How does the old saying go? A picture is worth a thousand words? If that’s the case for companies (and it is), then current and would-be shareholders of Under Armour Inc (NYSE:UA, NYSE:UAA) are about to get an eyeful of perspective on what the future may hold for Under Armour stock. These four charts paint a rather vivid picture of where the company was and is going.
A word of warning and encouragement — there’s good and bad news packed into these images; the reality for UA stock is wedged somewhere in between.
UA: Revenue and Earnings Per Share Trend
There’s no denying Under Armour is a cyclical business, surging in the third calendar quarter of every year and then tapering off for the next three. Each subsequent quarter has been better than the year-ago quarter for several years now, and more of the same is predicted for the next several quarters.
To quantify the trend, earnings-per-share of UAA stock are expected to reach 59 cents this year, up from last year’s 54 cents and projected to roll in at 68 cents per share next year.
Fueling that per-share profit growth, among other things, is the company’s recent deal to supply Major League Baseball’s team jerseys. That deal also provides retail rights to sell team-themed apparel to fans.
UA Stock: Profit Margins Not Keeping Pace
As impressive as revenue as well as per-share earnings have grown over the course of the past several years, income has failed to expand in step with the company’s top line. Indeed, they’ve actually moved in the wrong direction … and there wasn’t much wiggle room to begin with.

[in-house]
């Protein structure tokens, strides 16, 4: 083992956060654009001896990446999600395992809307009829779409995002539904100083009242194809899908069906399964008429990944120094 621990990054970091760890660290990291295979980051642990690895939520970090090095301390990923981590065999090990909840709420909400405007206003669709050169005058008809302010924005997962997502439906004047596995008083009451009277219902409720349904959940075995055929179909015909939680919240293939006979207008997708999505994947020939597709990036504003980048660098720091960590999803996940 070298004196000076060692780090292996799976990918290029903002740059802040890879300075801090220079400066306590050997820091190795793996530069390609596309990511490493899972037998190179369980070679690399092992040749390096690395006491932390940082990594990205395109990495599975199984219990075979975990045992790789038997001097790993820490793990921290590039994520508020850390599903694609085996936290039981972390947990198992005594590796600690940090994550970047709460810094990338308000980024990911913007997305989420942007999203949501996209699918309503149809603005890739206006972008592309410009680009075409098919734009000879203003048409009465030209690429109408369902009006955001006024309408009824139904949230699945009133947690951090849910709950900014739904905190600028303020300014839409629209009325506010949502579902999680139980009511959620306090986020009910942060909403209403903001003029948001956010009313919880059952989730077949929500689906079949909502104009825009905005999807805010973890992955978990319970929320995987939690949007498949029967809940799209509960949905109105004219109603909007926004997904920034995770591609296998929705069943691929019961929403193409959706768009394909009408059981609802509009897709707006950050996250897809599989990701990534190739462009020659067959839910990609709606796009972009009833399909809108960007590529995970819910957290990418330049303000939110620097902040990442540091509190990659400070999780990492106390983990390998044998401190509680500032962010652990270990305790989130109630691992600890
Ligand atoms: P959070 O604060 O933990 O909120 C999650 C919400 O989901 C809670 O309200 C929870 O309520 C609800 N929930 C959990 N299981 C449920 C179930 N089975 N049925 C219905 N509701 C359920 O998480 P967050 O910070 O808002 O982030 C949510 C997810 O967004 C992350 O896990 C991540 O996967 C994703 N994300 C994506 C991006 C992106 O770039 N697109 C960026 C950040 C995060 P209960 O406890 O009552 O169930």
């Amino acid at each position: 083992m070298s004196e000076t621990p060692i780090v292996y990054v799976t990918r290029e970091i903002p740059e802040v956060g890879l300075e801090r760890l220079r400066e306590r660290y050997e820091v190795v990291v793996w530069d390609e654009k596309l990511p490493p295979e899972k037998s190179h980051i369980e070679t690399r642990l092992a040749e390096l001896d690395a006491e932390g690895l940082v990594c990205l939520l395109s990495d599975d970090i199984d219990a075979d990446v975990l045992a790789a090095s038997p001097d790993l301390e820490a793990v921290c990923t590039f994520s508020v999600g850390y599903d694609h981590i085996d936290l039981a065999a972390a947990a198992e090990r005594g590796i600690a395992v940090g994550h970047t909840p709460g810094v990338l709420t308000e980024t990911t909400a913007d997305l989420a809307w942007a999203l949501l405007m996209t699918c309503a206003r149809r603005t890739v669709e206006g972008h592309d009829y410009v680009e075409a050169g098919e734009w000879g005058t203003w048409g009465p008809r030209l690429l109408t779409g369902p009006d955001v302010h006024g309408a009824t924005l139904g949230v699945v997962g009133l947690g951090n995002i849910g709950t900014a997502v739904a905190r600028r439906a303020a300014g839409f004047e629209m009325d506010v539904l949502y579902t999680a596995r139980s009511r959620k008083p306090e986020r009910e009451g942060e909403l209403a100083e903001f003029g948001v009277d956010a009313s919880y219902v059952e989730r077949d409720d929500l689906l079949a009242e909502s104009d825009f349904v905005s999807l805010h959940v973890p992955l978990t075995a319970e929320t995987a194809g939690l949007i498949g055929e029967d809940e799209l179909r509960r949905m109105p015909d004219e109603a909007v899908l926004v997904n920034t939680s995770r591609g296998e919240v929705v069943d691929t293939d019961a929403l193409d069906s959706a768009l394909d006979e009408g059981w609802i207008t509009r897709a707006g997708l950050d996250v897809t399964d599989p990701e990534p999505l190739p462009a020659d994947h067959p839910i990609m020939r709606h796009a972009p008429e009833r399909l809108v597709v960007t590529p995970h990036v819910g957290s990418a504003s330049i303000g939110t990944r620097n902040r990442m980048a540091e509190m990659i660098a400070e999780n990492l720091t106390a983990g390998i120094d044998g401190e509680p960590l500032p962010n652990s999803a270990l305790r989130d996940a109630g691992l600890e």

To be clear, Under Armour is still turning a profit. If the trajectory of decreasing margins isn’t reversed soon though, trouble could surface.
The question is, if margins haven’t started to improve yet, what would cause them to turn around now? Indeed, the company seems increasingly willing to spend whatever it takes to continue signing celebrity endorsers and high-profile sponsorships. Case in point: The company just committed $280 million for the next ten years to affiliate not with a sports star, but a college. That one follows a couple of $90 million college sponsorships. That’s a lot of money for brand placement that may or may not decisively drive new sales.
Under Armour may be addicted to big-ticket sponsorships, and now can’t stop using them in fear of pulling the rug out from underneath sales growth.
Analysts Increasingly Dislike UAA
In their defense, analysts gave Under Armour stock the benefit of the doubt for as long as they could, maintaining a mostly bullish opinion as long as they could. As of October though — at the same time UA stock plunged after its Q3 numbers were posted — those professional stock-pickers decided enough was enough.
A bunch of them decided they finally had to start voicing their doubts that the company would ever turn enough of a profit relative to revenue. Their collective ratings on UAA stock fell to just between a “Buy” and a “Hold,” (the lowest rating in nearly two years), and their collective price target for Under Armour stock slumped to a new 52-week low of $37.85.